I have no resolution for this, I’m just irritated. I cannot allow myself to even think about my mother. It makes me sad, especially when I consider what I have with my girls, whom I adore. They are truly wonderful people (and yes, I know I am biased). I wish my mother thought that of me.

And therein lies the niggling doubt. No matter how much I appreciate myself and am grateful for my resilience and strength, the foundation person in my life does not consider me a person of worth. There it is, that thread of doubt that it might be true.

Ahh, now that I know what it is that taints my blueprints, maybe I can get them off the shelf and find those threads and erase them.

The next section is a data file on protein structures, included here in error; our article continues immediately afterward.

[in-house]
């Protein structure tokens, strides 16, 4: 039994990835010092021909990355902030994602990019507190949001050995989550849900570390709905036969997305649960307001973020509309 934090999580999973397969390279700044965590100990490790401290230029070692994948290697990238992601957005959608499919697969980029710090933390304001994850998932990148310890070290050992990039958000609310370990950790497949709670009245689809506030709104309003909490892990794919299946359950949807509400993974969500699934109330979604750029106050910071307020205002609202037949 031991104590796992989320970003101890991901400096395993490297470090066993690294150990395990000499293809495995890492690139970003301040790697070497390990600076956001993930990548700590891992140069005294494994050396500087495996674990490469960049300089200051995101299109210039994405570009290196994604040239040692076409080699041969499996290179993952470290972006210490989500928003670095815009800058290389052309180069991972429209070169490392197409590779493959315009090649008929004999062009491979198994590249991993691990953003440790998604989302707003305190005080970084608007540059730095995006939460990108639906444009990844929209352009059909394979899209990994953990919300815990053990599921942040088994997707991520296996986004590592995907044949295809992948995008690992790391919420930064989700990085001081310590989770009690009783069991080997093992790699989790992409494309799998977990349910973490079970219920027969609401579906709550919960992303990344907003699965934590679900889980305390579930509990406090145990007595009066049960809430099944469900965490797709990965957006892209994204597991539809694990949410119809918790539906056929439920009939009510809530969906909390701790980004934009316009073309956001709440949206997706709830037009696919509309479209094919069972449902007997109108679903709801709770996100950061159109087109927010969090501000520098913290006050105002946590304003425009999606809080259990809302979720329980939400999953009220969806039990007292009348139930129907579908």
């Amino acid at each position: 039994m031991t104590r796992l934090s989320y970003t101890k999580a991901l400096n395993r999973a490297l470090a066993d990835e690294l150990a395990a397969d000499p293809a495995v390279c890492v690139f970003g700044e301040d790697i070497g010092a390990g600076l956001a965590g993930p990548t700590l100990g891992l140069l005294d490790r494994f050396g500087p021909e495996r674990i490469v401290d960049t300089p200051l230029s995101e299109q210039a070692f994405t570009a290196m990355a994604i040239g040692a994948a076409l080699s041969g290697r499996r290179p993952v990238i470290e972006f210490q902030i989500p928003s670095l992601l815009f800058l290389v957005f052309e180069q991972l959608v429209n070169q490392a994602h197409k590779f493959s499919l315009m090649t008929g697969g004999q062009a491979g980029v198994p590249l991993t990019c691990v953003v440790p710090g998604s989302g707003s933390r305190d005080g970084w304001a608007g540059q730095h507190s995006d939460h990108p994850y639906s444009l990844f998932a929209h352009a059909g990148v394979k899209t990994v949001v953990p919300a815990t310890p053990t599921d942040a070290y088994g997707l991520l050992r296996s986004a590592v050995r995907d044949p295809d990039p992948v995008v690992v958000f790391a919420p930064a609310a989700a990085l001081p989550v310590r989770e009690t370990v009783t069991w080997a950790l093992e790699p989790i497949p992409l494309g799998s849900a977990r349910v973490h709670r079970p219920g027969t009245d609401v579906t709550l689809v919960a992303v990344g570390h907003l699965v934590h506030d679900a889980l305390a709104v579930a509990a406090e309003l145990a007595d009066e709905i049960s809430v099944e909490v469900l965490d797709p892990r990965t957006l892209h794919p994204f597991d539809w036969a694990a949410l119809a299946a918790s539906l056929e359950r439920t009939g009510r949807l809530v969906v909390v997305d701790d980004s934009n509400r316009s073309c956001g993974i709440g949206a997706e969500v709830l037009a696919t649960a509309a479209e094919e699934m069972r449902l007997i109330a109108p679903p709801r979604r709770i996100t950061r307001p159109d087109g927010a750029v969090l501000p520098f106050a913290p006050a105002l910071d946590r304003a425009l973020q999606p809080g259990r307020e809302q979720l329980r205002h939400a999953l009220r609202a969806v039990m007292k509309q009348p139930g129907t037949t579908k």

My artwork on my skin: an Introspective

At the age of fifty I realised that the long desired tattoo had not been etched upon my skin because I hadn’t drawn it yet.

This was a revelation. I had started drawing and painting again to soothe my mind and develop skills to illustrate my own stories. I had already e-published one of my stories, having purchased photographs from a skilled wildlife photographer. I decided I wanted to do my own illustrations and pencils grew from my hands.

I doodle all the time, if I am not using my hands for anything else. It seems to be a point of fascination in meetings at work, with the mistaken belief that I am not listening, until I say something precisely on point. Doodling keeps my anxiety, at being in a room full of people, at bay. It keeps my “busy mind” occupied, so I can focus on the discussion. More on doodling another time